Drinking in the Autumn Equinox: Magical Tea Wreaths

Note: I know I promised a recipe from the Gather Victoria E-Cookery book (it’s coming!)  but I thought I would share this Patreon post from last year first. I think it’s perfect for celebrating the seasonal medicine and magic of the Autumn Equinox. 

I love creating seasonal Tea Wreaths woven with herbs and wild botanicals that embody the energetic principles at work in the heavens and landscape -like the Venusian Tea Wreath pictured above. It not only casts a beautifying spell over the front door – it brews up afterwards into a fragrant pot of rejuvenating magic.

Wreaths are time-honoured symbols of the cycles of the seasons and the great wheel of the year. Hung on doors and over doorways during sacred holidays they were magical talismans which invited prosperity and abundance in – and kept negative forces out. In many Slavic countries wreaths woven with ribbons, sheaves of grain and field flowers ensured a rich and prosperous harvest and are still a central feature of the harvest festival known as Dożynki, which originally occurred roundabout the time of the Autumn Equinox. The grain from the wreath is set aside for next year’s sowing and is invested with the power of new life.

Venusian Tea Wreath

On the Autumn Equinox we enter the astrological house of Libra (balance) and Venus, the planet of the goddess of beauty and love, returns to rule the earth. So this wreath is woven with Venusian herbs and plants such as the last of the rose, wild marjoram, lemon balm, mint, the last of the goldenrod, wild alfalfa, crabapples and rosehips. It yields a deeply nourishing, deeply relaxing and deeply restorative aromatic brew.  Indeed the action of “tonics” could be described as Venusian, as this category of herbs helps balance all major organ systems of the body.  Magically Venusian herbs work with the energies of attraction. Although each herb has its way of yielding its power, their common thread is that they assist us in materializing what we love, helping bring our desires into being.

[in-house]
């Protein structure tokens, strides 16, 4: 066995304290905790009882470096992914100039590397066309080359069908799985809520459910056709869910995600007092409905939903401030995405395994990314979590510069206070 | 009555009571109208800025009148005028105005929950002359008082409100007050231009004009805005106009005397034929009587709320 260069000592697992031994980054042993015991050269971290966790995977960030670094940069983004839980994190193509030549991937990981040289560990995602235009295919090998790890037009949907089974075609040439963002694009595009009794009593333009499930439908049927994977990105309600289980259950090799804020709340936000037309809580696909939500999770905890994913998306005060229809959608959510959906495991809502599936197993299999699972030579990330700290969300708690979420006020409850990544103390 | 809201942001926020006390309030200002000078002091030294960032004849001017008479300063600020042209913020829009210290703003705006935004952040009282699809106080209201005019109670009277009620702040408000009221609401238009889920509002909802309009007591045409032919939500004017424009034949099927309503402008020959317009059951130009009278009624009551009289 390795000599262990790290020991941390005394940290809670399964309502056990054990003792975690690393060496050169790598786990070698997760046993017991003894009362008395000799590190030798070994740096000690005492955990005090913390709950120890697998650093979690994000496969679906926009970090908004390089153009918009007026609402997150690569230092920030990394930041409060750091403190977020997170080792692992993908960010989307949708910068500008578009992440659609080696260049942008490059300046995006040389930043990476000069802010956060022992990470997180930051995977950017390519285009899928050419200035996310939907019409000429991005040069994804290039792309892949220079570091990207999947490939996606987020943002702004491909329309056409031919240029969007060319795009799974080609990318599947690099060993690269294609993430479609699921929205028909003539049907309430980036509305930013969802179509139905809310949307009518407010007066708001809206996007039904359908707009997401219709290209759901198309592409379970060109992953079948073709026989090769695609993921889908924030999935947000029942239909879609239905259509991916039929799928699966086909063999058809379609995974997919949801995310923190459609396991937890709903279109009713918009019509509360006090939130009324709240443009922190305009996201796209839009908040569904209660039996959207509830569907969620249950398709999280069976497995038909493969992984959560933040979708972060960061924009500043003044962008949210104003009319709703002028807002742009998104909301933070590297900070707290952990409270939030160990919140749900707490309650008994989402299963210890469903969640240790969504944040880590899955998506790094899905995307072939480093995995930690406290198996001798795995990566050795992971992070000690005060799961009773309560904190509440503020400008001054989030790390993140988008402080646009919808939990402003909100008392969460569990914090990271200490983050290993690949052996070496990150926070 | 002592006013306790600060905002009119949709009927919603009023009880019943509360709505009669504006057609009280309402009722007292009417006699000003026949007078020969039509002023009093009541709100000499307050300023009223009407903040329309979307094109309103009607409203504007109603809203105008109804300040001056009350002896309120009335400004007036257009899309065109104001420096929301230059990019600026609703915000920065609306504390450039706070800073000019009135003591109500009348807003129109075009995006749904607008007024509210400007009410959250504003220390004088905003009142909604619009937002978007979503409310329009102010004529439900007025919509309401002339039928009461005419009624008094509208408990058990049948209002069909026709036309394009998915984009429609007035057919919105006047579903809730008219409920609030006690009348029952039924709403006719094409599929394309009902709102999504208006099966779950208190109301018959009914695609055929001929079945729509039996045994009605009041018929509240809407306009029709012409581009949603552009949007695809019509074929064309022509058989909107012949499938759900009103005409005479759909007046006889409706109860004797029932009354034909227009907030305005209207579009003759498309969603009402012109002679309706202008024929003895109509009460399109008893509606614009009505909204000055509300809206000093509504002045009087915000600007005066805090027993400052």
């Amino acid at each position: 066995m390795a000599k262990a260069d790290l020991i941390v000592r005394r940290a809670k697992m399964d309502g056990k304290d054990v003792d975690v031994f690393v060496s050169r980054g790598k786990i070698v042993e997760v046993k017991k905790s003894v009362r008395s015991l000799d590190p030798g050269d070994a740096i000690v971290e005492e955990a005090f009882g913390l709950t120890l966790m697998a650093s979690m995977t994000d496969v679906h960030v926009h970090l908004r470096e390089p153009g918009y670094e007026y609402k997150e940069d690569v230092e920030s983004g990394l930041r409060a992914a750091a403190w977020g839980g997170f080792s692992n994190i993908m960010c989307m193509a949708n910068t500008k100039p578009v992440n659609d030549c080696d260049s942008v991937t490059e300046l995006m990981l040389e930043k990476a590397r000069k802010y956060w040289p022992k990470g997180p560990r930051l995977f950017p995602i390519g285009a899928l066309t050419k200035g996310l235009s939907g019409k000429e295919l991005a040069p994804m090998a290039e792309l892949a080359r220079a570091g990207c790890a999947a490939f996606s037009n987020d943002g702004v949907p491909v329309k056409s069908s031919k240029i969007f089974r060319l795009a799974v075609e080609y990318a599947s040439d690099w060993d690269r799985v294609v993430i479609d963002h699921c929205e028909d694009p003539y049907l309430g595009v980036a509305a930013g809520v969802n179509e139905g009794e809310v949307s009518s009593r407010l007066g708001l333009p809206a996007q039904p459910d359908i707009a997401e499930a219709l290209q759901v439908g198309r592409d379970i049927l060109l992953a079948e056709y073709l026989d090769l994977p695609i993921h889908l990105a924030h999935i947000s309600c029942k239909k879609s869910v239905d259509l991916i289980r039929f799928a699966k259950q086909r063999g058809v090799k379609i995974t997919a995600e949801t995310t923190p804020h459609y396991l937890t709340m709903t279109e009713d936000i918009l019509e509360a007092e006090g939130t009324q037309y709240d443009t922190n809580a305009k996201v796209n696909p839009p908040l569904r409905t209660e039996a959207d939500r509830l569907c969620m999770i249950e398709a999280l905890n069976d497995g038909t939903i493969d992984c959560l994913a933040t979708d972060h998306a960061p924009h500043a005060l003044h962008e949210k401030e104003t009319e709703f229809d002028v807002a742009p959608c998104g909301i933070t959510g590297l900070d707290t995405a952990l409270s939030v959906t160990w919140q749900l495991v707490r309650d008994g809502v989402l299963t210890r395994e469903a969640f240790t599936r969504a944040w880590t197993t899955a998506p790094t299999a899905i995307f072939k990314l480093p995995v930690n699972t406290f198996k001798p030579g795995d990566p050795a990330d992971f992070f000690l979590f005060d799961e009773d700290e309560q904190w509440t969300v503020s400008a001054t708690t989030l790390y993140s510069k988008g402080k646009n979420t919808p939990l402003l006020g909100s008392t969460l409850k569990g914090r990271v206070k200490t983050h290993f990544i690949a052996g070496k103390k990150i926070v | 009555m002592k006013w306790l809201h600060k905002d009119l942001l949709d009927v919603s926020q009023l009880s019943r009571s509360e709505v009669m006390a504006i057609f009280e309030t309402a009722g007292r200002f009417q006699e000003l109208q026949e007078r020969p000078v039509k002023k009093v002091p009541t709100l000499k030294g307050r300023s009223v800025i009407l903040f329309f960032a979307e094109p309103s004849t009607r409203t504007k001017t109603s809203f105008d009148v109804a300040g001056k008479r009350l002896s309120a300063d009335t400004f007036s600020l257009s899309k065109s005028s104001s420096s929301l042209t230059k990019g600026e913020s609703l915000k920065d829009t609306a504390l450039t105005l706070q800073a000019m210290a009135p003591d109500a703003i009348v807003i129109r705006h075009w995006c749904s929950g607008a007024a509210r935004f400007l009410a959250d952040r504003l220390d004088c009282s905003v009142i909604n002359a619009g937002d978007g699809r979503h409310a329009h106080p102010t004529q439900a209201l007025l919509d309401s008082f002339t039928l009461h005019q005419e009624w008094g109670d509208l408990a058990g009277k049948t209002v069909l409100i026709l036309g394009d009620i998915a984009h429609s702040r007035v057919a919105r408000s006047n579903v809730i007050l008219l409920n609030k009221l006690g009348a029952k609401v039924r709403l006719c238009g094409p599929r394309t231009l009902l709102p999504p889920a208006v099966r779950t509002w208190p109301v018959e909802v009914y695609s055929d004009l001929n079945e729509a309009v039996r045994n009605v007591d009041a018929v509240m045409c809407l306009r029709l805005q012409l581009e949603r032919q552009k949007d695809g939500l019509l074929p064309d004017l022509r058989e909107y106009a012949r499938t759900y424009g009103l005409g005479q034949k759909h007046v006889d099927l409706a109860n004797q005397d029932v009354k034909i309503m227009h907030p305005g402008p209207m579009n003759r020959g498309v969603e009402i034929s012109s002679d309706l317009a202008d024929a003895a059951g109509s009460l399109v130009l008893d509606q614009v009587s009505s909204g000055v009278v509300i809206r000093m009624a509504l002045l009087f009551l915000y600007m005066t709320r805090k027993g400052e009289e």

Aside from the Venusian Wreath which I usually make to adorn the front door,  I also create smaller tea wreaths to hang inside on door handles, cupboard doors, etc. (No point parsing on magic, I like to be thorough.)  So I made Wild Forest Tea Wreaths and Mini Wild Marjoram Wreaths, for indoors.

Wild Marjoram Mini Wreath. After casting its magic on my cupboard door, this little mini-wreath will be tossed whole into the teapot. 

While we don’t often think to make a tea with it, I love Wild Marjoram ( Origanum Vulgaris) for its sweet fragrance, delicious resiny depth and minty overtones, not to mention its many nutrients and health benefits. It is the main ingredient in the renowned healing Lativian Tea and still used as a folk remedy to maintain optimal health. Brimming with potent antioxidants it helps to relieve inflammation, provides support for the cardiovascular and nervous systems, soothes headache, eases muscle pain, and its sedative properties help aid restful sleep. Magically, this herb of Venus symbolizes joy. Long used in love potions,  it is said to banish sadness, bring good luck, good health, promote psychic dreams and provide protection.